A machinery solution offered jointly by two exhibitors for machining chucked gear components shows how production processes can be fruitfully combined. In the first part of the machine, the reference surfaces are machined by rotary turning, with options for outer, inner and face turning of soft or already hardened gear components with protruding surface roughnesses (Rz = 1 µm) (J.G. Weisser Söhne Werkzeugmaschinenfabrik GmbH & Co. KG, St. Georgen). An integrated component handling system is used to turn the workpiece and transport the material to the second part of the machine, where straight or helical toothing is given its final grinding (Kapp GmbH, Coburg).
Lasers are gaining steadily in acceptance as a manufacturing instrument. In fields where ultra-hard ceramic materials could hitherto be machined only by grinding, laser systems can now be integrated. One exhibitor of lathes uses the laser for hybrid outer machining of silicone nitride ceramics. The energy of the laser beam focused in front of the blade lowers the flow moisture point of the material concerned, enabling turning operations to be performed with diamond tools. Using lasers opens up further options for metallic materials such as extra hardening, adding hard-aggregate particles or micro-structuring local component sections. If hard-aggregate particles are used, tungsten or titanium carbides are employed, which with their ceramic properties and in particular their extreme hardness improve resistance to wear and tear. Interior machining is currently at the development stage (A. Monforts Werkzeug-maschinen GmbH & Co. KG, Mönchengladbach). In machining centres, laser systems can be used in parallel to classical metal-cutting tools, so as to provide 5-axis-machined component surfaces with micro-structures. Depending on the material being machined and the removal rate involved, users can choose between fibre, diode and pico-second lasers. One vendor, for example, exhibited the incorporation of a grained surface into the dies used in tool and mould construction (Sauer GmbH / Lasertec, Pfronten).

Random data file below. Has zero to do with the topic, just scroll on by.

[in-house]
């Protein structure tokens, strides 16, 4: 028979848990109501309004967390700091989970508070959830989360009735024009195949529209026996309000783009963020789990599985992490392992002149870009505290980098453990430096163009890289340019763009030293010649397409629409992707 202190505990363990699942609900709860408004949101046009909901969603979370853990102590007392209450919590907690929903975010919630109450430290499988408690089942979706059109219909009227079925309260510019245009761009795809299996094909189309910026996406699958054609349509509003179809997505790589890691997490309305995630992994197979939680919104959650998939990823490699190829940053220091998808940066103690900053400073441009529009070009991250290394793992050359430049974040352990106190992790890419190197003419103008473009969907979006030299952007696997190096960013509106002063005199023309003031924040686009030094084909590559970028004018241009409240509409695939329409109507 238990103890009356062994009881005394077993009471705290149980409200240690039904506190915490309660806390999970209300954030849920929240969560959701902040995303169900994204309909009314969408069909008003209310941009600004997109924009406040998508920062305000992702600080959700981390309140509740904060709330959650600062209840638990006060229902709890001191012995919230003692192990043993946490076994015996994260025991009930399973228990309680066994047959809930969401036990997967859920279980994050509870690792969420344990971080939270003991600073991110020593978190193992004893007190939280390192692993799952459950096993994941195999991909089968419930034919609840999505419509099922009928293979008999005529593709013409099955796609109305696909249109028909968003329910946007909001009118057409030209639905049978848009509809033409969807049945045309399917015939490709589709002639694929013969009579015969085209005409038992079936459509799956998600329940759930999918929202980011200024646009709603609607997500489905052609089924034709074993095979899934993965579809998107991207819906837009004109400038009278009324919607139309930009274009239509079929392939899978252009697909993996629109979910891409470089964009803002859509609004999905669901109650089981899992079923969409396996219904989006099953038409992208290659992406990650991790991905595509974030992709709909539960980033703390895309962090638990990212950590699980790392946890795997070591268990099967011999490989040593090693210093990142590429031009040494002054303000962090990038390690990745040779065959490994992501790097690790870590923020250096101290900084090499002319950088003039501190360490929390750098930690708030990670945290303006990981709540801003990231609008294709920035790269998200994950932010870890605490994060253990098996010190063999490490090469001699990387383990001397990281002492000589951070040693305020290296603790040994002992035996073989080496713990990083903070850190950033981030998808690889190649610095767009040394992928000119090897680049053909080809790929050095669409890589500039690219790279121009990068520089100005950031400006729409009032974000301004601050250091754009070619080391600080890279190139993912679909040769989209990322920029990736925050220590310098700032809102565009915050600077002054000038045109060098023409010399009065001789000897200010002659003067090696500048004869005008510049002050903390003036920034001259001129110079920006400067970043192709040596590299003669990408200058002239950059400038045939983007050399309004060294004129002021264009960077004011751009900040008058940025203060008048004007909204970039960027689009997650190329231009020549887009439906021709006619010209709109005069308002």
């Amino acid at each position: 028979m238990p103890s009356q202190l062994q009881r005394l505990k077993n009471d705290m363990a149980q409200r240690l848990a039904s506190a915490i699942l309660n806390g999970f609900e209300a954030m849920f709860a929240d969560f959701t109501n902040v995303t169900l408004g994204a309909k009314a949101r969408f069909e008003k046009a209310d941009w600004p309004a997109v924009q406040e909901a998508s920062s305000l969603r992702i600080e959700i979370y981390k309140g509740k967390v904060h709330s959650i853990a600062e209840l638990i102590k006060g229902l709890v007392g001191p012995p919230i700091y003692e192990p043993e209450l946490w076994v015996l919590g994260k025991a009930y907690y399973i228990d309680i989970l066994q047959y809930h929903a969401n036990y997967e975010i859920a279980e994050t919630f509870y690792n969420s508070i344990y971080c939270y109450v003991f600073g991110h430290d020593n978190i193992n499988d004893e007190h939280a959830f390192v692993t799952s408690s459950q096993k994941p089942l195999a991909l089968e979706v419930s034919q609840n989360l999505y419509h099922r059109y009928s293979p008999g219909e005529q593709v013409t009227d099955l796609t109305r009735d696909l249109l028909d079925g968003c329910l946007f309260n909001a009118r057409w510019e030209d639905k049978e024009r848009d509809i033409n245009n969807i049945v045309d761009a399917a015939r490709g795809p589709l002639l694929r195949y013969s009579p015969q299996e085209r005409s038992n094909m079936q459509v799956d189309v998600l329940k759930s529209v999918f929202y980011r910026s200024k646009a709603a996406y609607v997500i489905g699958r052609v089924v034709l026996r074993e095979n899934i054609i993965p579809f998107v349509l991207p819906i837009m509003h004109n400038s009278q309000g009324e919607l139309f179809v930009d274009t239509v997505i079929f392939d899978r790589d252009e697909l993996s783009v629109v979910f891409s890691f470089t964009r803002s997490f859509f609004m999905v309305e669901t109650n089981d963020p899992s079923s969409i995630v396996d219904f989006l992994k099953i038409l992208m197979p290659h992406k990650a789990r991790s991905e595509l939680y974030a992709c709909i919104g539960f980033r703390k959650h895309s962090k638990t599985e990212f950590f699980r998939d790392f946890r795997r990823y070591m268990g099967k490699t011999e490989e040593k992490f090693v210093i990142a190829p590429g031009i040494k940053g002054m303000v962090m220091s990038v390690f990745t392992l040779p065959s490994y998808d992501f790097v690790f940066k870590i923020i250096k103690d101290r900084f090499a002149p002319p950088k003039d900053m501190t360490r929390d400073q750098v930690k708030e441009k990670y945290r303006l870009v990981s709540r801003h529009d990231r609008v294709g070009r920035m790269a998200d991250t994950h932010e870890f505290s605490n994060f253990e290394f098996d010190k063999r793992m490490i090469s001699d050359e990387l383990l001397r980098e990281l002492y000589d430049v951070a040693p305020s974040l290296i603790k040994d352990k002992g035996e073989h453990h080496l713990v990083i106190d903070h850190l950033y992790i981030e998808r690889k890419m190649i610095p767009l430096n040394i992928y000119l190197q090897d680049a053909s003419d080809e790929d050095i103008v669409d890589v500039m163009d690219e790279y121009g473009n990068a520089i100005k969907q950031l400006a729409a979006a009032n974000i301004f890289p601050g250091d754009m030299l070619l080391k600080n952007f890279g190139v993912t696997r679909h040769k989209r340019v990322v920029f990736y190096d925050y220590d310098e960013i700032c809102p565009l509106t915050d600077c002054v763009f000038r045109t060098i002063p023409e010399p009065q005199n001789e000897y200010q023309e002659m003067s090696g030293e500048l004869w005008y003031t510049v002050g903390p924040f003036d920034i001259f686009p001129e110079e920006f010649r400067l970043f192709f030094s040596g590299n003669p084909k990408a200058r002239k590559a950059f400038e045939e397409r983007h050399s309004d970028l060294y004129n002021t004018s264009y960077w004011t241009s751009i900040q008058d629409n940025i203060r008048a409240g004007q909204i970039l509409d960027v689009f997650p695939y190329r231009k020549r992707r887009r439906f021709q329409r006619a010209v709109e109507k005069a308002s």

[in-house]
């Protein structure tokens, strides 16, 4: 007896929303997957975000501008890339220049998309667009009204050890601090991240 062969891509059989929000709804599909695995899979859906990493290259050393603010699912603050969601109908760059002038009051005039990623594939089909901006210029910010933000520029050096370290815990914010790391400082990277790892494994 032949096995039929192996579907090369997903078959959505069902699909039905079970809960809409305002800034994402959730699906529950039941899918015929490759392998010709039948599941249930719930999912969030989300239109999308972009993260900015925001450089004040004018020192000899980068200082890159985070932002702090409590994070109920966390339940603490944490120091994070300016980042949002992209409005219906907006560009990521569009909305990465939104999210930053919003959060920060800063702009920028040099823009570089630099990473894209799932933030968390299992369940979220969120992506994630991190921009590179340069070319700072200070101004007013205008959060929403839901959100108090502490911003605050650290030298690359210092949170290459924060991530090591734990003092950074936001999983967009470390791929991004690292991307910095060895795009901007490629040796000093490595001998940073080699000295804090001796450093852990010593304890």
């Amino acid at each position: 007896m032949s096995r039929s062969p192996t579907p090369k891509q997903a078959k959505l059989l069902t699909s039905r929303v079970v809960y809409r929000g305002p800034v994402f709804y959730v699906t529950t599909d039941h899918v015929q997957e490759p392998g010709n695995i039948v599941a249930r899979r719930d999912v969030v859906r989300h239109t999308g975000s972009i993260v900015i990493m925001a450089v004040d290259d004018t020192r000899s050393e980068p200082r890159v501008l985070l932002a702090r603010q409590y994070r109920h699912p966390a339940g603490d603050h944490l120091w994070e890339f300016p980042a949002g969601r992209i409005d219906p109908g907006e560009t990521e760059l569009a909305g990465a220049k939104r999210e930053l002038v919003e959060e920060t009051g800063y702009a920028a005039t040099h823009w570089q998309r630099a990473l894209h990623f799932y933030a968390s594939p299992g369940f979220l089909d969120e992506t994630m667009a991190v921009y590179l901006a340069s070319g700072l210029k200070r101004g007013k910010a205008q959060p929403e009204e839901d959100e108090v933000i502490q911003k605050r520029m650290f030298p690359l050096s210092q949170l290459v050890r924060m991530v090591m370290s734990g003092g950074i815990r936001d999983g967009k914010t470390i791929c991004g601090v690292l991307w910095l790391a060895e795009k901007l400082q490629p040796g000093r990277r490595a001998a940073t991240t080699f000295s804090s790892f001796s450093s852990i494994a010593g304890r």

Selective application of thermal energy is also utilised when producing ball screws by means of dry hard whirling. The whirling tool used for this purpose is fitted with cutting inserts made of cubic boron nitride, which provide dry machining of the hardened round steel bar. The premium variant of this machine series is equipped with a solid granite bed, whose rigidity and thermal inertia prevents vibrations and dislocations. Excellent surface qualities are achieved (Reitec GmbH & Co. KG, Hagen).
For large workpieces, where multifarious machining tasks have to be carried out, one manufacturer is offering a manoeuvring-platform milling machine with a very reasonable price-performance ratio. Fast movements are assured by rapid traversing rates of up to 40 m/min. In the case of frequent position and tool changes, this means the non-productive time can be reduced. The key performance data of the main spindle (speed up to 5,000 min-1, power up to 30 kW and a maximum torque of 850 Nm) suffice for general metal-cutting operations (Union Werkzeugmaschinen GmbH Chemnitz, Chemnitz).
Specifically for difficult-to-machine materials, such as nickel and titanium alloys for the aerospace sector, one manufacturer is offering a machining centre that provides a cooling lubricant pressure of up to 150 bar. This means that even higher stock removal rates, where a large part of the power inputted is converted into thermal energy, are processed more efficiently. To enable turning operations to be carried out in the machining centre even on cubic workpieces that are not rotationally symmetrical, a round table has been integrated that permits workpiece diameters of up to 1,200 mm (Okuma Corporation, Oguchi, Aichi-Pref., Japan).
Whereas the achievable speeds for round tables had hitherto been limited to 1,000 min-1, one exhibitor was showing a bearing system that in directly driven round tables enables limiting speeds of up to 2,000 min-1 to be achieved. While retaining the requisite rigidity and accuracy, the frictional torque and the temperature obtaining inside the bearing have been reduced. This doubling of the limiting speeds is of particular importance when small workpiece diameters are required to be turned in machining centres at technologically appropriate cutting speeds (Schaeffler Technologies GmbH & Co. KG, Herzogenaurach, Ina Drives & Mechatronics GmbH & Co. oHG, Suhl).